Marianne Toft Vestermark, MD PhD1 (firstname.lastname@example.org)
Kristoffer Weisskirchner Barfod, MD PhD2
Maria Swennergren Hansen, PT, MSc, PhD student2,3
Lars Ebskov, MD4
Per Hölmich, Professor, Chief Surgeon, DMSc2
- Department of Orthopedic Surgery, Viborg Regional Hospital, Denmark.
- Sports Orthopedic Research Center – Copenhagen, Department of Orthopedic Surgery, Copenhagen University Hospital Hvidovre, Denmark.
- Physical Medicine & Rehabilitation Research Copenhagen (PMR-C); Department of Physical and Occupational Therapy, and Clinical Research Centre, Copenhagen University Hospital Amager-Hvidovre, Denmark.
- Department of Orthopedic Surgery, Copenhagen University Hospital Hvidovre, Denmark.
About the study
This study investigates if it is possible to individualize treatment of acute Achilles tendon rupture by use of simple ultrasonographic measurements. It is a multicenter trial conducted at 3 hospitals in Denmark.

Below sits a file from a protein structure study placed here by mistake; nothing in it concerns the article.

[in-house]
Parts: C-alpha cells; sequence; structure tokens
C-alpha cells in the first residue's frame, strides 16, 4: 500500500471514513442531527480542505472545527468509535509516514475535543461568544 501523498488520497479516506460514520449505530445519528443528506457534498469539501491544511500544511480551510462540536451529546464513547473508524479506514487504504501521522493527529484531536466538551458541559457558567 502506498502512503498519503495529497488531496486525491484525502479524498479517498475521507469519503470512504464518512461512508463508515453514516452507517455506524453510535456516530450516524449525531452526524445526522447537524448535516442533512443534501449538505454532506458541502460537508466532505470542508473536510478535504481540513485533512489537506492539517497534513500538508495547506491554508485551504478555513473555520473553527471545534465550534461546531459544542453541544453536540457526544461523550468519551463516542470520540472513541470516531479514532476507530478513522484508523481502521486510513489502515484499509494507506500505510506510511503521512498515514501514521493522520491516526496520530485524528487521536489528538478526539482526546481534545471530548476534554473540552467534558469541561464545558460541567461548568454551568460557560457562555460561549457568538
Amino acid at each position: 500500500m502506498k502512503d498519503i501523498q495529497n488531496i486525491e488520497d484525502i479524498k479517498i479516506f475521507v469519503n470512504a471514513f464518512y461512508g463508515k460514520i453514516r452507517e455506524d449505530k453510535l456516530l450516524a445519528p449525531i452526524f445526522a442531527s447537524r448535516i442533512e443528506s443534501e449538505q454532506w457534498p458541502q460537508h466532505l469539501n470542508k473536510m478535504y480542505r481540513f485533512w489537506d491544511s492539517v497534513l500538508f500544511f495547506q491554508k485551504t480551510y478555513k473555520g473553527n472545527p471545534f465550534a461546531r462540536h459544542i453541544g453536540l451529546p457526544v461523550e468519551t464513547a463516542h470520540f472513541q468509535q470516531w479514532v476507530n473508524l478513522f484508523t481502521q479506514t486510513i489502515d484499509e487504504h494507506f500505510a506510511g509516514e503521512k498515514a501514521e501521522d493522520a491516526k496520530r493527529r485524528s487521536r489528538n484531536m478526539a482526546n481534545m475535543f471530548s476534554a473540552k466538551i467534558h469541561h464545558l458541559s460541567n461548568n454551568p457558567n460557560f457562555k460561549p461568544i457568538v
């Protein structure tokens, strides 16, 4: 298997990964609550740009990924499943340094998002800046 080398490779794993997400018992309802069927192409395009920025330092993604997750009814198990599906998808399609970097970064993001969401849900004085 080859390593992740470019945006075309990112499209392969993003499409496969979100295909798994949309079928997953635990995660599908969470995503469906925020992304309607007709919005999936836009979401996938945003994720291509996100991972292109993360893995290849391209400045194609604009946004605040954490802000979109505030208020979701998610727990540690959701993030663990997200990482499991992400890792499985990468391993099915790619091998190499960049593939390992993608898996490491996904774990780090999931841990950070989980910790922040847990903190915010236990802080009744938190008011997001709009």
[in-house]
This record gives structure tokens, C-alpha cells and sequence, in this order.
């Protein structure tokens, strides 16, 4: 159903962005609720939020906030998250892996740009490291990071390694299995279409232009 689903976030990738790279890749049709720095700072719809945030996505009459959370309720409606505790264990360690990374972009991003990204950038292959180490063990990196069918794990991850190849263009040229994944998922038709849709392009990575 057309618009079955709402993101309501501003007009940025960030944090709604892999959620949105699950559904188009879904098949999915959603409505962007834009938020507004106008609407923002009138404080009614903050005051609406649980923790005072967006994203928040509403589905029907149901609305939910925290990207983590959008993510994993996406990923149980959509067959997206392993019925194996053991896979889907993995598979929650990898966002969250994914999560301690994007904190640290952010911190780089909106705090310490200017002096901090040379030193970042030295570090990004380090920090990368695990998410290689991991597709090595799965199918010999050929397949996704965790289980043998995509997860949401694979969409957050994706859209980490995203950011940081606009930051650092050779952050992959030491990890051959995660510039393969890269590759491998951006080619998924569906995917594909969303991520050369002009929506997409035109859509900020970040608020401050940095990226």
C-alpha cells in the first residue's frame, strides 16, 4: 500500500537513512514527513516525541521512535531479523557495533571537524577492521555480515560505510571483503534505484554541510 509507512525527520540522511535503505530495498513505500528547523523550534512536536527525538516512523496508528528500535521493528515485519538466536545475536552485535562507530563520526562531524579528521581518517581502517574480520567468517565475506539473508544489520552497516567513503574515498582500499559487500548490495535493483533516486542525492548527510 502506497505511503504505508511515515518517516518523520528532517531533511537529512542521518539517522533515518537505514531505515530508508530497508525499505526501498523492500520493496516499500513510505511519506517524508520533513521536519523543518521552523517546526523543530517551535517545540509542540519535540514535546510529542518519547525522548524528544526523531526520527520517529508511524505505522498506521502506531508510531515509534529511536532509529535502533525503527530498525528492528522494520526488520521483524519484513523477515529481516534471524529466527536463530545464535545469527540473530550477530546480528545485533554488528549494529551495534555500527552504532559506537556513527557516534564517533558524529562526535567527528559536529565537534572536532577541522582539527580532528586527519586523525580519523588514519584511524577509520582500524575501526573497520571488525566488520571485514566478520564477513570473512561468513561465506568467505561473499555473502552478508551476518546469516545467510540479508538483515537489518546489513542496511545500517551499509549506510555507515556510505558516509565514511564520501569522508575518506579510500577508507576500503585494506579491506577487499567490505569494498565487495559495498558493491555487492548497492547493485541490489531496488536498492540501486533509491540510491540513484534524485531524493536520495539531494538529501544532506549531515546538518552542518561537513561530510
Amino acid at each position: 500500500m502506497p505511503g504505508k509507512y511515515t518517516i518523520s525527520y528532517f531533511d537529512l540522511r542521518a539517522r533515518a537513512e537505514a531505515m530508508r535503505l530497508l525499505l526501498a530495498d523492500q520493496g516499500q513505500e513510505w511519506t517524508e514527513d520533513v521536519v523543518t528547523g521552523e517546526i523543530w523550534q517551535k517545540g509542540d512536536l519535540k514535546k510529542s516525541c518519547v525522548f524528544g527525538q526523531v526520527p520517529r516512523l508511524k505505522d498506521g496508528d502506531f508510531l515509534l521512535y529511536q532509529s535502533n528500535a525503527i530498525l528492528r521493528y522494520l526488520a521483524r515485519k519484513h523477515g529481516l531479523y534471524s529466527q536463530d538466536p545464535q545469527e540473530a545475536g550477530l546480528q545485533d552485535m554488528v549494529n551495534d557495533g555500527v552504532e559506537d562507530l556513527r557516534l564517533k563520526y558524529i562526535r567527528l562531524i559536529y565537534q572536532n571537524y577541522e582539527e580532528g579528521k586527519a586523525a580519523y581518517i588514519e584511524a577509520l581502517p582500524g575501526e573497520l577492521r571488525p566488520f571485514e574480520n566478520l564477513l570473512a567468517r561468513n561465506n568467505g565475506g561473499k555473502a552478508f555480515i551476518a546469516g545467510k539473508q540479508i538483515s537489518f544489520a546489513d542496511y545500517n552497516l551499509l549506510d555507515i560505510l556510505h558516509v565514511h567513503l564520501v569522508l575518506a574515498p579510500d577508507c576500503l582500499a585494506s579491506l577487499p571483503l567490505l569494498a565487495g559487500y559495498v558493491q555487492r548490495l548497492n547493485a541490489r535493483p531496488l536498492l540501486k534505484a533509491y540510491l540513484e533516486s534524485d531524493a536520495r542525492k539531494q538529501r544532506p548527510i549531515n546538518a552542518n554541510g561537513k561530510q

300 patients with an acute Achilles tendon rupture aged 18-65 years visiting the outpatient clinic within the first 4 days after the injury (and without a previous rupture in one of their Achilles tendons) will randomly be allocated to one of the 3 groups (1:1:1 ratio): individualized treatment algorithm, operative (control) or non-operative treatment (control).
The individualized treatment algorithm is based on an ultrasonographic assessment of the morphology of the rupture; firstly evaluating the overlap of tendon stumps and secondly elongation measured with Copenhagen Achilles Length Measure.
The primary outcome is function of the leg measured with the Heel-rise work test. Secondary outcomes are measurements of tendon elongation, patient reported outcome measure and complications. Alongside this RCT, two additional studies are being conducted, read about it here and here.
Purpose of the study
To investigate if individualized treatment of acute Achilles tendon rupture is more effective than treating all patients either operatively or non-operatively.
Recruitment of patients started in June 2018 and is expected to span over 4 years.
The Department of Orthopedic Surgery and the Department of Physical and Occupational Therapy, Copenhagen University Hospital Hvidovre, Denmark. DJO Global Inc. Gigtforeningen. Amager-Hvidovre hospitals forskningsfond. Toyota-Fonden. Hospitalsenheden Midt. Fysioterapipraksisfonden.